This is an excerpt from something that he once wrote for the New York Times.
“You might consider them romantics, fighting in a doomed cause for something greater than their self-interest. And even though men like Mr. Berg would identify with a cause, Communism, that inflicted far more misery than it ever alleviated—and rendered human dignity subservient to the state—I have always harbored admiration for their courage and sacrifice in Spain.
“I have felt that way since I was boy of 12, reading Hemingway’s For Whom the Bell Tolls in my father’s study. It is my favorite novel, and its hero, Robert Jordan, the Midwestern teacher who fought and died in Spain, became my favorite literary hero. In the novel, Jordan had begun to see the cause as futile. He was cynical about its leadership, and distrustful of the Soviet cadres who tried to suborn it.
“But in the final scene of the book, a wounded Jordan chooses to die to save the poor Spanish souls he fought beside and for. And Jordan’s cause wasn’t a clash of ideologies any longer, but a noble sacrifice for love.
‘“The world is a fine place and worth the fighting for,’ Jordan thinks as he waits to die, ‘and I hate very much to leave it.’ But he did leave it. Willingly.”
This short essay captures the “Trump effect.”
“I puzzled over this for some time. Eventually I sensed that Trump wasn’t inducing people’s self-destruction so much as he was acting like a divining rod, revealing rot that existed already but was not apparent. . . . It’s a general malady. Trump is exposing our collective rot. The rotten flock to him. And there’s so much rot to go around.”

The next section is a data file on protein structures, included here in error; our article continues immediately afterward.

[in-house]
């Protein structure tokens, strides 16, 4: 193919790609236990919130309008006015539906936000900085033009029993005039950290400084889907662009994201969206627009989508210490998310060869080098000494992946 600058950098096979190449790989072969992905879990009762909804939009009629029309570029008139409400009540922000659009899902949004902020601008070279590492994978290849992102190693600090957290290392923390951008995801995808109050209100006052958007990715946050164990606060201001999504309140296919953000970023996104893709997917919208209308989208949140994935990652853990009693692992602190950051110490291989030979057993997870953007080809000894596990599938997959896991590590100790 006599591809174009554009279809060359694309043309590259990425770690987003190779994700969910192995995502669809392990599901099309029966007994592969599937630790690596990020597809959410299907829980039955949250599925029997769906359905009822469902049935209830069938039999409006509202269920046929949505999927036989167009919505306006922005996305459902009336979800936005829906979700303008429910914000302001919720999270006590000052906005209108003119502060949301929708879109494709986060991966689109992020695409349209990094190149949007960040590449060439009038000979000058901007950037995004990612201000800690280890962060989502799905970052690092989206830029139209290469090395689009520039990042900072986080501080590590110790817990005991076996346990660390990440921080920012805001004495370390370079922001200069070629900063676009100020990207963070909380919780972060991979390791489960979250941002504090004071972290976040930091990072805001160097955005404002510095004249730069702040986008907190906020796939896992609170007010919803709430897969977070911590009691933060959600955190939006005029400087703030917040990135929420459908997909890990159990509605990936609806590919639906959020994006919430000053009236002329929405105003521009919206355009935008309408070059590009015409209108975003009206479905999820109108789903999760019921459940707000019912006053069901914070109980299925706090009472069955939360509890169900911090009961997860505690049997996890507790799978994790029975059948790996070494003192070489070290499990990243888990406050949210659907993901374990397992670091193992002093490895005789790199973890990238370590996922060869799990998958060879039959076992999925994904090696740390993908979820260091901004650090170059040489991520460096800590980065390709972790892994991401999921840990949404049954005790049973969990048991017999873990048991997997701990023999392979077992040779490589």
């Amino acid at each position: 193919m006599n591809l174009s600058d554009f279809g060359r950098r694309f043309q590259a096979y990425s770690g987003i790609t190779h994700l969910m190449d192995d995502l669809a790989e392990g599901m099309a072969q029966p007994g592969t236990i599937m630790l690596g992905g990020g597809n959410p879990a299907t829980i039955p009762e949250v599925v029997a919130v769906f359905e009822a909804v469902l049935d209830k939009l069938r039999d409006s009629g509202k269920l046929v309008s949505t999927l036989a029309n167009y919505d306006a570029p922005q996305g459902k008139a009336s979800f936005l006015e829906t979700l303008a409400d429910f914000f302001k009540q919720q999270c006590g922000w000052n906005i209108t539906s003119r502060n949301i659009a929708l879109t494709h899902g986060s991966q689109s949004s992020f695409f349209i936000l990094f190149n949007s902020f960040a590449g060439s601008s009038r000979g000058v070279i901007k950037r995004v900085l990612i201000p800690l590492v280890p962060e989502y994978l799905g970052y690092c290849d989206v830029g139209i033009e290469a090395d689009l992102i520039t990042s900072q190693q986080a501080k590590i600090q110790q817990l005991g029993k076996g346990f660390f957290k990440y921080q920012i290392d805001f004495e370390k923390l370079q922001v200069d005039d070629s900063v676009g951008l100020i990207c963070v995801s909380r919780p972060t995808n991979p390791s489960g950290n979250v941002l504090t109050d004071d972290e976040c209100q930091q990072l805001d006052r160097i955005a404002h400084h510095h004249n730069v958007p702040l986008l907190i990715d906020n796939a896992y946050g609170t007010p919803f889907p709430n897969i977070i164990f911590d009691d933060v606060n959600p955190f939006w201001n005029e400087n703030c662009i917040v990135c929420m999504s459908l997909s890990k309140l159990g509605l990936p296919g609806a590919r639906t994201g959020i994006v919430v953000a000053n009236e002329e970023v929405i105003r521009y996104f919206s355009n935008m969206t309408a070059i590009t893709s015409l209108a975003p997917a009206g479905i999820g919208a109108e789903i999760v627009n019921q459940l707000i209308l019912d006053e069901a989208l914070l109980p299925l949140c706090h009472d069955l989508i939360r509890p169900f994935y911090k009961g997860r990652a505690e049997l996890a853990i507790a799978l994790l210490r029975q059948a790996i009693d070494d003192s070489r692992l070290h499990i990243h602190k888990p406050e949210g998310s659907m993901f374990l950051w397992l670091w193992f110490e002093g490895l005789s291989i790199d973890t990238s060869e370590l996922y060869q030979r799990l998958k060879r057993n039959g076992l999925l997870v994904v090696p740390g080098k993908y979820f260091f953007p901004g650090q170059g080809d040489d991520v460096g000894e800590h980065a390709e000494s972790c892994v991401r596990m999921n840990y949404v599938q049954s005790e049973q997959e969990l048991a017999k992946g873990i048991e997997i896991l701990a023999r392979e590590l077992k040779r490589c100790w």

Together through life: My bond with my only sibling
MONTE BUTE, PROVIDED TO THE STAR TRIBUNE
The Bute brothers, Monte and Tony, at a recent Twins game.
This may not be true for everyone, but for me there is no other lifelong bond like that with an only sibling. We have shared seven decades together. In the words of the Grateful Dead (Tony has always been a Deadhead), “What a long, strange trip it’s been.” Given our age and living far apart in different countries, an unspoken question now hovers over our partings: Is this our last rodeo together?
We did the usual stuff, including considerable time reminiscing about our lives. Several times, one brother would recall events that the other could not recollect. Over the weeks, both of us became addicted to binge-watching seasons of TV series like “Fargo” and “Better Call Saul.” He and I devoted endless hours trolling and casting for elusive fish (my bad). We did leave the hermitage a couple of times, for my youngest daughter’s graduation and a Minnesota Twins game. However, those activities were of small consequence. All that mattered was that we were together again.